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Shotgun Review: Weatherby 18i

The Italian-made Weatherby 18i is a sleek, inertia-operated semi-auto that's capable of handling a full range of shotshells.

Shotgun Review: Weatherby 18i

With three stylish finishes to choose from, you're sure to find a Weatherby 18i shotgun that fits your wingshooting needs. (Photo By: Brad Fitzpatrick)

The 18i is the first Weatherby shotgun released since the company’s move to Sheridan, Wyoming—but these semiauto shotguns actually originate in Brescia, Italy where they are built by respected Italian firearms manufacturer, Marocchi. The 18i is available in three different versions including the line-topping Deluxe model with electroless nickel finish, laser engraving, chrome plating and a magnificent walnut stock. For those who prefer the practicality of a polymer stock there’s the all-black 18i Synthetic and the 18i Waterfowler model which is clad in Mossy Oak or Realtree camo. Regardless of which of these guns you select, you’re getting a solid, reliable semiauto that doesn’t cost as much as competing guns in this class.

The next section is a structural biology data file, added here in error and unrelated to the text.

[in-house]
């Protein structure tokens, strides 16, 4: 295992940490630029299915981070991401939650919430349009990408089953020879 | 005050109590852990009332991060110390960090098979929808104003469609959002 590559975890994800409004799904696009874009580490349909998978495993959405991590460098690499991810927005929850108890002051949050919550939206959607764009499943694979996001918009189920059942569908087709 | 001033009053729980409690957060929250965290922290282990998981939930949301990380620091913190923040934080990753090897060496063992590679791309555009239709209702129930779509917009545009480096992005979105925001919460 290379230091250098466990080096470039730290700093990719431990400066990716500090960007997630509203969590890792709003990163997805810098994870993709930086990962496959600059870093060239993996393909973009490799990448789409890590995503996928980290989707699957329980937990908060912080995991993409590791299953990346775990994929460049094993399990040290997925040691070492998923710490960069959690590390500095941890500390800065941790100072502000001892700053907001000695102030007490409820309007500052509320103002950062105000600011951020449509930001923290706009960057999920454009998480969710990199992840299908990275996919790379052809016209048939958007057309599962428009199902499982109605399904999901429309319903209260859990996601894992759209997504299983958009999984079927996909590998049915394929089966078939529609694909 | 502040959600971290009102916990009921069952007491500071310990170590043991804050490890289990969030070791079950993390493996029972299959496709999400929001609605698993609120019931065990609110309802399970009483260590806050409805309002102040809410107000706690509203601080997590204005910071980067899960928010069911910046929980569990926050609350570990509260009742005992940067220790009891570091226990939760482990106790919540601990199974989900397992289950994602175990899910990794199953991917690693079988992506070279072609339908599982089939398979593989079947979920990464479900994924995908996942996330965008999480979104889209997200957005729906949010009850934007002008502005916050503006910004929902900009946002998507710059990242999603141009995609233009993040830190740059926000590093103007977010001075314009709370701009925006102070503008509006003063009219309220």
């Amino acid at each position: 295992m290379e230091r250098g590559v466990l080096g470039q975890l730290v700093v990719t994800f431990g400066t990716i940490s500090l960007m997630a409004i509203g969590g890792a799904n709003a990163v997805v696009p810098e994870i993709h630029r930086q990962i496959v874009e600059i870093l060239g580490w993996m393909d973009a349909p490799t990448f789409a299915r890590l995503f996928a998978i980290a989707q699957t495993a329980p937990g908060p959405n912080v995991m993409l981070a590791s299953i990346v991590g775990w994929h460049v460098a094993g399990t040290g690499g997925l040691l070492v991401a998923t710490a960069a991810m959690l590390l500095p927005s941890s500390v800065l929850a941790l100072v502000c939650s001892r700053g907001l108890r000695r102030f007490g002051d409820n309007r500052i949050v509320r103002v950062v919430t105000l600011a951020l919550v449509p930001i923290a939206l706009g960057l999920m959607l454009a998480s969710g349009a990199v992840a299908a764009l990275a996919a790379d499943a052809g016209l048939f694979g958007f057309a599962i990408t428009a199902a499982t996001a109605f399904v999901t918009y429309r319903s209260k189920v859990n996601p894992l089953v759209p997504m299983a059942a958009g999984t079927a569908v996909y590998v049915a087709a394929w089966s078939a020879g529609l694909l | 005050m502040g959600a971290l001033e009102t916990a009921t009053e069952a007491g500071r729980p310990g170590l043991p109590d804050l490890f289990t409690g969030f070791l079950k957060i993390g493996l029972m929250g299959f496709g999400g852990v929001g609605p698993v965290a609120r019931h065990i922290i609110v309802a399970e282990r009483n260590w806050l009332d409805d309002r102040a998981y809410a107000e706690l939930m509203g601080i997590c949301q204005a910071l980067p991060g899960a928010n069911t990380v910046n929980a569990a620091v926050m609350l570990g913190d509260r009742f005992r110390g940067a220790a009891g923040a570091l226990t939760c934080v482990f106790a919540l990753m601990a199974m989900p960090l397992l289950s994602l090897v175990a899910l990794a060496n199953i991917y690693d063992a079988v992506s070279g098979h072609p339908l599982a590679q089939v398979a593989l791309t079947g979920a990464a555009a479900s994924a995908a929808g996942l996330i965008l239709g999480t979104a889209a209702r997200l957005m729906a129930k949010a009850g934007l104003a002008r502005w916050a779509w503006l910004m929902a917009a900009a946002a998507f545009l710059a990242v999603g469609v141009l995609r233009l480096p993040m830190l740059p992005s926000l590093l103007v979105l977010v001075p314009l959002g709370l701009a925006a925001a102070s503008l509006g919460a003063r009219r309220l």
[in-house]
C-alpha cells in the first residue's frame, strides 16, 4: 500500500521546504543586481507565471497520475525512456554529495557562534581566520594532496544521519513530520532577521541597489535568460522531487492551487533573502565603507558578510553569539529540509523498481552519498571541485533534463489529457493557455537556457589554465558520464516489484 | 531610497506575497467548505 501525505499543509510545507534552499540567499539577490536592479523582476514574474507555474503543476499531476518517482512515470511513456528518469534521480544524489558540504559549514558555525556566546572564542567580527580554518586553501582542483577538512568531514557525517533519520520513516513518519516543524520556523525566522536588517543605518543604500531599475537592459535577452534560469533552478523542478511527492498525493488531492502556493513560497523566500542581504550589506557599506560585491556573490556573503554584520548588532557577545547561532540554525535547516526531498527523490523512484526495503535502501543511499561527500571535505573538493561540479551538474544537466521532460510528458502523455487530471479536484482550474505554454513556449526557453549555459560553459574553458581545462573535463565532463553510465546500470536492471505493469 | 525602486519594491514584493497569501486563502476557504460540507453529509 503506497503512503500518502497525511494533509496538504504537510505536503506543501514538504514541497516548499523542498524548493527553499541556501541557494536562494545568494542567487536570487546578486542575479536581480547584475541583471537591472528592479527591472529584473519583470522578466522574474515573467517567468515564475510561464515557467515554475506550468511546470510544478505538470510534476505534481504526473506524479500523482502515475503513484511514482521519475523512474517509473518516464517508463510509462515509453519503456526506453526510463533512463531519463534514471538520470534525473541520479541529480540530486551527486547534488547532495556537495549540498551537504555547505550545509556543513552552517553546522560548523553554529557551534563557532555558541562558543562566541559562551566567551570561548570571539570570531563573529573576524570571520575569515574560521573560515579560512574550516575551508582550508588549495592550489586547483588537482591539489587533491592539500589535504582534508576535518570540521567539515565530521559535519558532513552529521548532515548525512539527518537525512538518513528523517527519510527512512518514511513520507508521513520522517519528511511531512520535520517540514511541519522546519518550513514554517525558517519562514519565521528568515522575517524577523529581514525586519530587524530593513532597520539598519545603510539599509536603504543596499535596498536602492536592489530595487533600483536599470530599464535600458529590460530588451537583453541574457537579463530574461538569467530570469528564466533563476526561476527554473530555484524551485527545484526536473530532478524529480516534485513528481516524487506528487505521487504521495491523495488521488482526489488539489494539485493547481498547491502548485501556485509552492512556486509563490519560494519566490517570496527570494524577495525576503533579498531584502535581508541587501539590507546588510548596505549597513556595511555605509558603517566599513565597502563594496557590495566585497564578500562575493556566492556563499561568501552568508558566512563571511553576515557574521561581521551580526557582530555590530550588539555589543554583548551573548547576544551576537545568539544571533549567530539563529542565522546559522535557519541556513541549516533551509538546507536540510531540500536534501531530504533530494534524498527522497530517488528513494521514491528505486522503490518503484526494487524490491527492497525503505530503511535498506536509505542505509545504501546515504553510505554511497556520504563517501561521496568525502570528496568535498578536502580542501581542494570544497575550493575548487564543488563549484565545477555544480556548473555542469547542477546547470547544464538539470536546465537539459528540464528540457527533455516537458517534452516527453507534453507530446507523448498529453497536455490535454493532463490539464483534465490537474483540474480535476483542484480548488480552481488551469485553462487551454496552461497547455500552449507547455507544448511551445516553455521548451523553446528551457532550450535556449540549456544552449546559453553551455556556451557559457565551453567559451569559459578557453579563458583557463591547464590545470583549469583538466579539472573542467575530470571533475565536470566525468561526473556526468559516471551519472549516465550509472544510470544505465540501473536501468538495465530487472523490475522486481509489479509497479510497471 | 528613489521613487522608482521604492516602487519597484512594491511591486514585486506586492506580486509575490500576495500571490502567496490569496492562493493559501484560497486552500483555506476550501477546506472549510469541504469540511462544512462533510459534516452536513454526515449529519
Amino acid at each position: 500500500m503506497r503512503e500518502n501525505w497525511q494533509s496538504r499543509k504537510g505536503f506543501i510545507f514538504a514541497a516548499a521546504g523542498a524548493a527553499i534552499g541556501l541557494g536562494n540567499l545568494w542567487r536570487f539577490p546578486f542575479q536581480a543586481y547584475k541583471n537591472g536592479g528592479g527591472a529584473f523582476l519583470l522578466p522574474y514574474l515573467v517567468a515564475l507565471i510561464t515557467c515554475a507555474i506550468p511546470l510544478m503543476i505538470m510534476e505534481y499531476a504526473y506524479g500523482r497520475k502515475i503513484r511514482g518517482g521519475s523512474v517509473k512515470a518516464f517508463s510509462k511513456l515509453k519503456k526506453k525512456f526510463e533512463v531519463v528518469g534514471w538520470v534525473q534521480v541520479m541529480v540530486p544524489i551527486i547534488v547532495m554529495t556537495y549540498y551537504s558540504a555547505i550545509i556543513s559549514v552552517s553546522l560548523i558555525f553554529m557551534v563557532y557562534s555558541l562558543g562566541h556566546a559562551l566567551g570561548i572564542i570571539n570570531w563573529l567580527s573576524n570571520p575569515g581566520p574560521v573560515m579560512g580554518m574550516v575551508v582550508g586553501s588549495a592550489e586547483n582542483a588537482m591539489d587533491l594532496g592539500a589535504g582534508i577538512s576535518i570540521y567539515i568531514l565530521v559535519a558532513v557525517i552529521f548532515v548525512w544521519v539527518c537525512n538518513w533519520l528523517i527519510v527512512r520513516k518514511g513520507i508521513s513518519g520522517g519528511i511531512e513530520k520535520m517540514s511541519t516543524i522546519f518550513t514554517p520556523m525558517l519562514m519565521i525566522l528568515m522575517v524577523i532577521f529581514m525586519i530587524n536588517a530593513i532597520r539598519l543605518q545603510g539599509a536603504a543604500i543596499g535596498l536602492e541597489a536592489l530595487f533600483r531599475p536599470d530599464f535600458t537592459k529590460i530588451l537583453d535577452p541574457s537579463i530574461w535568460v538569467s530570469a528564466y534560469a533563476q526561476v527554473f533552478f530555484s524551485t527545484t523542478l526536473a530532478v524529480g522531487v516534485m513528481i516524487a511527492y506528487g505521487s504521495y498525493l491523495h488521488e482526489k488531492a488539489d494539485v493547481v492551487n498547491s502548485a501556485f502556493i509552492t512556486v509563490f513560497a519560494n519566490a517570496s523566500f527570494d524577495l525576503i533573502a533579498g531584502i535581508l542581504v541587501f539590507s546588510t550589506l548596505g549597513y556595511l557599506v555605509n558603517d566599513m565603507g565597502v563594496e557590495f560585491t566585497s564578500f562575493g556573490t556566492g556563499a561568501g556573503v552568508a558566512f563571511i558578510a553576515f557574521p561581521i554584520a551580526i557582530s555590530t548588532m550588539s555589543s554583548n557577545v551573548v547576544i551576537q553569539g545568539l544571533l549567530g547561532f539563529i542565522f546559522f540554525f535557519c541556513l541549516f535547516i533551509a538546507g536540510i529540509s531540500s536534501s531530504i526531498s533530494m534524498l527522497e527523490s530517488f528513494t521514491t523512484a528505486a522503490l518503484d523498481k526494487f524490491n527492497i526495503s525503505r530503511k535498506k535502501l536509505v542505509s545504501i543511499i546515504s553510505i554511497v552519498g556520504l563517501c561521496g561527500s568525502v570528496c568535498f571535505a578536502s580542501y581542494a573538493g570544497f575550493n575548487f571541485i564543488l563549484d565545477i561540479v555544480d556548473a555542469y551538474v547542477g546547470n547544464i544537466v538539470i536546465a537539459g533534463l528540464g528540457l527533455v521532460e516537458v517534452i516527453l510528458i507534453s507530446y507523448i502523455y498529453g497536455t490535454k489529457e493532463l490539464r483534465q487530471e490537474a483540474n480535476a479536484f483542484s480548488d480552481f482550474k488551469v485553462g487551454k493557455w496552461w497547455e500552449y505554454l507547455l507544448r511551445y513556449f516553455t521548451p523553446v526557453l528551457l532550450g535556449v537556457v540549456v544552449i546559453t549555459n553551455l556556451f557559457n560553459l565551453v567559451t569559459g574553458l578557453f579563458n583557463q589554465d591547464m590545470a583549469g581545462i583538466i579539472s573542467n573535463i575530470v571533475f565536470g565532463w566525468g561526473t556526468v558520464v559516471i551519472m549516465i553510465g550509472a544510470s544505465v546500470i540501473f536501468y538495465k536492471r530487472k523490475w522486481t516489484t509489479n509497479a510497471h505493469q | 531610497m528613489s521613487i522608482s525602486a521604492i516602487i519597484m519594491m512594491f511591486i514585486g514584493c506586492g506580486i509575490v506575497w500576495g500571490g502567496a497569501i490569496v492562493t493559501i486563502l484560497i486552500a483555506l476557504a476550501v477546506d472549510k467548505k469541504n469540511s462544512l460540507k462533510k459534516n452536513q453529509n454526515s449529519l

All 18i models utilize the inertia-driven system that was introduced by Benelli in 1986. To refresh, the inertia system is very simple: a rotating bolt head locks into position when a shell is chambered. That bolt head is connected to the bolt body via a heavy spring. When the gun is fired, recoil drives the gun rearward except for the bolt body, which “floats.” As the gun moves back with recoil, the spring compresses and when pressures are low enough, the spring begins to expand, unlocking the bolt face and forcing it rearward. This rearward motion draws the spent shell from the chamber, extracts it, and the bolt picks up another shell from the magazine when the assembly is driven forward by the recoil spring.

Weatherby 18i shotgun